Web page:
The Baz Luhrmann-directed film hits theaters June 24.
Celebrity biopics are always a tall task for the actor who takes on the role -- even more so if the subject is a beloved, iconic performer who became perhaps even more famous after their untimely death. So it's no surprise that Austin Butler had more than a few nerves when it came time to take on the role of Elvis Presley in the upcoming Baz Luhrmann-directed biopic.
"I was nervous and afraid of the big numbers with tons of extras, to go out there and perform in front of a lot of people," Butler admits in behind-the-scenes footage from Elvis, which hits theaters on June 24. "I was filled with terror at that idea."
Smartly, Butler consulted a peer about his nerves: Rami Malek, who won an Academy Award in 2019 for his portrayal of Queen frontman Freddie Mercury in Bohemian Rhapsody.
"He said, 'You know what? Those days will probably end up becoming your favorite days,'" Butler remembers, sharing Malek's hindsight from his role. "He could not be more right about that... I was terrified every time before going out there... But Elvis said it as well. Those first couple songs, once you do them and you realize OK, nobody's going to throw a rock at me, it's all OK."
"Then you feel that connection and you feel how you can play with the audience," he adds. "There were days I didn't want the day to be over."
"When he came out on stage he was electrifying!" Hanks raves in the clip. "I think he had to do it 30 times, with everything that was going on, and you could not take your eyes off of him every single time."
"You just wanted to see him do it again and again and again and again," he continues. "Part of that is certainly channeling, part of it is the drive that Austin has, and always has as an actor. But there's also a huge amount of faith that he had in the process and in himself that is not unlike Elvis."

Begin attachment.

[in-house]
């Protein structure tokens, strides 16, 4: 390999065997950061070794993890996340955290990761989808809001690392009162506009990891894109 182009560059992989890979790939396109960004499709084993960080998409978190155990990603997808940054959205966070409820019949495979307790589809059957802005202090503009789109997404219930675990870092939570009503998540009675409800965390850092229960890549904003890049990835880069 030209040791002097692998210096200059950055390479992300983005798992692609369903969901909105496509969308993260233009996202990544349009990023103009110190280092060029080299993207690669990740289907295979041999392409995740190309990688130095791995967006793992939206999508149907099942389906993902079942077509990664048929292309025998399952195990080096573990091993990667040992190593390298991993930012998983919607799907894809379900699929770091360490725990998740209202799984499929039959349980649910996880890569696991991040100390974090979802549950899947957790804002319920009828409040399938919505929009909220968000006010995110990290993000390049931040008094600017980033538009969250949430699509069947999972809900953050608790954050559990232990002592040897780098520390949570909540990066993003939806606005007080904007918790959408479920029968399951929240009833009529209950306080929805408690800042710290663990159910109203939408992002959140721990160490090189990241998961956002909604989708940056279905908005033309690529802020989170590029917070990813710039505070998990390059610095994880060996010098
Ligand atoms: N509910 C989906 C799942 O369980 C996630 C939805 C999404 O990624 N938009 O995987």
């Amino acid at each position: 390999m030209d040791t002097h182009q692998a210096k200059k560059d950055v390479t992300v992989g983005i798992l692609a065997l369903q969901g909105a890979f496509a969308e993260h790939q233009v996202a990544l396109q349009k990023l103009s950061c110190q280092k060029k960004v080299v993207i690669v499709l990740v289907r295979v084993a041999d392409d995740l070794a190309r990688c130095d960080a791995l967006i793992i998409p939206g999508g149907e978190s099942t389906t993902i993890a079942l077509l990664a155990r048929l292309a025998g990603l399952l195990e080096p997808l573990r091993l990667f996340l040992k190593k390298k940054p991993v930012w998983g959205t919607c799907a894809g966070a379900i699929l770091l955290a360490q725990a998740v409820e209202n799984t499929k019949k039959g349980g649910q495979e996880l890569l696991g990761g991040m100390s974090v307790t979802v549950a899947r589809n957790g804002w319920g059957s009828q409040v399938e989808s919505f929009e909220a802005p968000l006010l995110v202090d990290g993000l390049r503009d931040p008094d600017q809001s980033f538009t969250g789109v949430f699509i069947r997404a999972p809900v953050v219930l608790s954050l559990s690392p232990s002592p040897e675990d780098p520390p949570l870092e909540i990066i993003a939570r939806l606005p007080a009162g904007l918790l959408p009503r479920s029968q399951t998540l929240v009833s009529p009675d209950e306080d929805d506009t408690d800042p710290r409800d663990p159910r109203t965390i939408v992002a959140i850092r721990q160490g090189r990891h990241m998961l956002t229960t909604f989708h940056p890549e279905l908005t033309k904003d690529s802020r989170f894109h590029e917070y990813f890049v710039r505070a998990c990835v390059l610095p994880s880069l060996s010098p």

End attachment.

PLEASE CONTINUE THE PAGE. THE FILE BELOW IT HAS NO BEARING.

So how did Butler prepare for the part, which Luhrmann says he was "born" to play -- casting him even over stars like Harry Styles, who was also rumored to be in contention for the part? He got obsessive.
"I said, 'I'm just gonna drop everything and I'm gonna obsess. I'm going to allow myself to obsess," he recalls. "And so I just started reading and watching everything I could on his life and on his friends and on his relationships and listened to only his music."
Butler even reveals that he started studying for the part before auditioning! "I just treated it as if I already had the job," he shares "This was January, two years ago, and then by about February, they hadn't even started auditioning yet, and I sent Baz a video of me playing the piano and singing 'Unchained Melody.'"
After getting the part, Butler got to go the extra mile with Elvis' talented hair, makeup and prosthetics teams, who helped him lock down the physical look of the role.
"It helps massively. when you look in the mirror and you start to see the transformation," he raves. "It makes you feel different. It really does."
Hanks also wears prosthetics to play Parker, an eminently fascinating character, whom Hanks describes as a "fascinating amalgamation of carney, wicked smart businessman, dime-squeezing skin flint, but also a pioneer in a big type of show business that did not exist until Elvis Presley came along."
"There was a standard kind of like manager-performer kind of [relationship]: 'Let me tell you what we're gonna do, kid, we're gonna go like this,' and the Colonel, the Colonel was not that," Hanks admits.
But while Parker left a complicated legacy, he did do at least one thing very right in recognizing that Presley would be a superstar.
"That's not just lightning in a bottle -- that's a comet smashing into the planet Earth, and it's altering the landscape and the climate," he praises. "Elvis did that."
"He was the American dream, really," Butler agrees.
Elvis is in theaters June 24. Check out the trailer below!